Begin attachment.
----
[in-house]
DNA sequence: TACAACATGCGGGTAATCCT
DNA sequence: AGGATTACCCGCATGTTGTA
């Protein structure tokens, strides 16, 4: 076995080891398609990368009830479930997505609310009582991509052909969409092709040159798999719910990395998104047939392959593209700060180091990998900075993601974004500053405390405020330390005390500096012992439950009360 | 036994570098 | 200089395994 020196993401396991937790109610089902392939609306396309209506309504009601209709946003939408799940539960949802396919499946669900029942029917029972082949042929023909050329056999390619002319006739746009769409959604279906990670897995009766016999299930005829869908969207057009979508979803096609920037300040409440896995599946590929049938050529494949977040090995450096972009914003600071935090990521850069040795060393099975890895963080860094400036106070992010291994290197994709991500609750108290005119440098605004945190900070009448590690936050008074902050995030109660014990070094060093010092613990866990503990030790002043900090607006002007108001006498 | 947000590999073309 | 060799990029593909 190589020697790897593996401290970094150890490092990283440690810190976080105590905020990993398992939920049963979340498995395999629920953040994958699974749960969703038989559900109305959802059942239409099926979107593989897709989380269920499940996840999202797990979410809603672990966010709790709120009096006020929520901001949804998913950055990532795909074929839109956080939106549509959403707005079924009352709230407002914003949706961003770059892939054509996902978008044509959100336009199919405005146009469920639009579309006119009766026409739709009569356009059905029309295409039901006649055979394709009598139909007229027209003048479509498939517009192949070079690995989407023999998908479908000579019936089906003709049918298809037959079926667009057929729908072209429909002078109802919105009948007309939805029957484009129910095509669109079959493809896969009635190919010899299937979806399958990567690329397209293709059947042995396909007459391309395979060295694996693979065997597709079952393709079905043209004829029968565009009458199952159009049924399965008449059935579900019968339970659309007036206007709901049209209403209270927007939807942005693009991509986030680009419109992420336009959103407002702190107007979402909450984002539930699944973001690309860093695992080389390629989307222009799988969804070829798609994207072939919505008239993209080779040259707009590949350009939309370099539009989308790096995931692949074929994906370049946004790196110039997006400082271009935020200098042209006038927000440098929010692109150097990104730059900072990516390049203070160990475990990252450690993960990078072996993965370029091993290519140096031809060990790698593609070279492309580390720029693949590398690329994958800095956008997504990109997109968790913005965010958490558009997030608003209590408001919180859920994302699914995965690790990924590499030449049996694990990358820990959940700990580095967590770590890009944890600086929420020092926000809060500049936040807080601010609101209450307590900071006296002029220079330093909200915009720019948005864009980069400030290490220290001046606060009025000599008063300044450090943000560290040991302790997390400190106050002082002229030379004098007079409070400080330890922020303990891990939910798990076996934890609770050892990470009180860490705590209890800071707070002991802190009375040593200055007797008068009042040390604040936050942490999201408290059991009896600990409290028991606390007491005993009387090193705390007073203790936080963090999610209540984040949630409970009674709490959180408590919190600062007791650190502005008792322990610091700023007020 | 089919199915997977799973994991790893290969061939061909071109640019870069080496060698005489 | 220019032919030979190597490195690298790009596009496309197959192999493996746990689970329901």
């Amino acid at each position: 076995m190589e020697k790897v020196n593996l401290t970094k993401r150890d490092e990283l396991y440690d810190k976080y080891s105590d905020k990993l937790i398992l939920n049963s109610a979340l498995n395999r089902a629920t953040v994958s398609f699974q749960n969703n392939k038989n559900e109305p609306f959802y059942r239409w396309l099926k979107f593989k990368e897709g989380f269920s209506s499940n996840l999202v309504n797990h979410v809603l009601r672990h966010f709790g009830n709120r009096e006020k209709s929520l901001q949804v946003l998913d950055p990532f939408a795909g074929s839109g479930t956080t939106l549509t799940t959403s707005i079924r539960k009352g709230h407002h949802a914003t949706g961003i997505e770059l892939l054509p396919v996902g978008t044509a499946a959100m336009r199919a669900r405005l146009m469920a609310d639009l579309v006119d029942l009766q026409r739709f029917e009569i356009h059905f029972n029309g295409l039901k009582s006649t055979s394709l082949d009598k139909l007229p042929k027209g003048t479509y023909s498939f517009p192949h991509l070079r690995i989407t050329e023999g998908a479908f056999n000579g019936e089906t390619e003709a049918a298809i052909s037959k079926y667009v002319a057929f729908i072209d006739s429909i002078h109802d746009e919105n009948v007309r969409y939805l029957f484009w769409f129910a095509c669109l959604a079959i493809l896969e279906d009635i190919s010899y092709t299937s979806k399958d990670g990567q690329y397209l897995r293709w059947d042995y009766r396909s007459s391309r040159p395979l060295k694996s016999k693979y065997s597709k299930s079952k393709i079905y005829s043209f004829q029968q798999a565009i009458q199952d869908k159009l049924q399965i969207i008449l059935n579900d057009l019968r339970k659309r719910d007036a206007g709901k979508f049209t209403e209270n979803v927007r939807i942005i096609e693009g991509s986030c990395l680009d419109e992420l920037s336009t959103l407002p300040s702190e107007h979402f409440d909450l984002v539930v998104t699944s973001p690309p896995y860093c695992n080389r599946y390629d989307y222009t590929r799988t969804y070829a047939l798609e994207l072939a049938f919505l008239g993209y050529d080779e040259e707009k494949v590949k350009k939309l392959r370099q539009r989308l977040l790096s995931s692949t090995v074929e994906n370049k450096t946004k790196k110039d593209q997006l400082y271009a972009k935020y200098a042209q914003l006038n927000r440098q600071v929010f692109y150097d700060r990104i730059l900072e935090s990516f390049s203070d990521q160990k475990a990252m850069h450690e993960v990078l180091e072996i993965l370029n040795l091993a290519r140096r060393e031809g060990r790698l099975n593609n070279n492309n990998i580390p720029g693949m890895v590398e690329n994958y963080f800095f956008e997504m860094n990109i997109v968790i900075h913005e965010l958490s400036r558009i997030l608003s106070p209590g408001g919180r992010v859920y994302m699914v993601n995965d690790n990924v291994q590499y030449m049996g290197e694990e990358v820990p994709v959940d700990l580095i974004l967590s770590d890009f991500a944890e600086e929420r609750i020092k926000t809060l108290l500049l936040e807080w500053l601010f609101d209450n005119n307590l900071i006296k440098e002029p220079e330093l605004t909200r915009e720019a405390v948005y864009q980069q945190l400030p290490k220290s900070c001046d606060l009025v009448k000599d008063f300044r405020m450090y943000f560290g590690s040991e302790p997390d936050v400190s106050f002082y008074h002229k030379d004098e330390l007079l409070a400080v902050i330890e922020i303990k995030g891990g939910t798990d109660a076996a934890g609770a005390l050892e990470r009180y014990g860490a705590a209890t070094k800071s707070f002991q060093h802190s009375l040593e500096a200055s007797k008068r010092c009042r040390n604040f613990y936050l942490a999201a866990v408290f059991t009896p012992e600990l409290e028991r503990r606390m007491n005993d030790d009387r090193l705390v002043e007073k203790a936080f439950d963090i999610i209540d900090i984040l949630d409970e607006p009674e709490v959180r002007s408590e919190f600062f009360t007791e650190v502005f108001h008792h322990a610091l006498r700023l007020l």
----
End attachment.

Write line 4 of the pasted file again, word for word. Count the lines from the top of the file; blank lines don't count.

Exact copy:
């Protein structure tokens, strides 16, 4: 076995080891398609990368009830479930997505609310009582991509052909969409092709040159798999719910990395998104047939392959593209700060180091990998900075993601974004500053405390405020330390005390500096012992439950009360 | 036994570098 | 200089395994 020196993401396991937790109610089902392939609306396309209506309504009601209709946003939408799940539960949802396919499946669900029942029917029972082949042929023909050329056999390619002319006739746009769409959604279906990670897995009766016999299930005829869908969207057009979508979803096609920037300040409440896995599946590929049938050529494949977040090995450096972009914003600071935090990521850069040795060393099975890895963080860094400036106070992010291994290197994709991500609750108290005119440098605004945190900070009448590690936050008074902050995030109660014990070094060093010092613990866990503990030790002043900090607006002007108001006498 | 947000590999073309 | 060799990029593909 190589020697790897593996401290970094150890490092990283440690810190976080105590905020990993398992939920049963979340498995395999629920953040994958699974749960969703038989559900109305959802059942239409099926979107593989897709989380269920499940996840999202797990979410809603672990966010709790709120009096006020929520901001949804998913950055990532795909074929839109956080939106549509959403707005079924009352709230407002914003949706961003770059892939054509996902978008044509959100336009199919405005146009469920639009579309006119009766026409739709009569356009059905029309295409039901006649055979394709009598139909007229027209003048479509498939517009192949070079690995989407023999998908479908000579019936089906003709049918298809037959079926667009057929729908072209429909002078109802919105009948007309939805029957484009129910095509669109079959493809896969009635190919010899299937979806399958990567690329397209293709059947042995396909007459391309395979060295694996693979065997597709079952393709079905043209004829029968565009009458199952159009049924399965008449059935579900019968339970659309007036206007709901049209209403209270927007939807942005693009991509986030680009419109992420336009959103407002702190107007979402909450984002539930699944973001690309860093695992080389390629989307222009799988969804070829798609994207072939919505008239993209080779040259707009590949350009939309370099539009989308790096995931692949074929994906370049946004790196110039997006400082271009935020200098042209006038927000440098929010692109150097990104730059900072990516390049203070160990475990990252450690993960990078072996993965370029091993290519140096031809060990790698593609070279492309580390720029693949590398690329994958800095956008997504990109997109968790913005965010958490558009997030608003209590408001919180859920994302699914995965690790990924590499030449049996694990990358820990959940700990580095967590770590890009944890600086929420020092926000809060500049936040807080601010609101209450307590900071006296002029220079330093909200915009720019948005864009980069400030290490220290001046606060009025000599008063300044450090943000560290040991302790997390400190106050002082002229030379004098007079409070400080330890922020303990891990939910798990076996934890609770050892990470009180860490705590209890800071707070002991802190009375040593200055007797008068009042040390604040936050942490999201408290059991009896600990409290028991606390007491005993009387090193705390007073203790936080963090999610209540984040949630409970009674709490959180408590919190600062007791650190502005008792322990610091700023007020 | 089919199915997977799973994991790893290969061939061909071109640019870069080496060698005489 | 220019032919030979190597490195690298790009596009496309197959192999493996746990689970329901």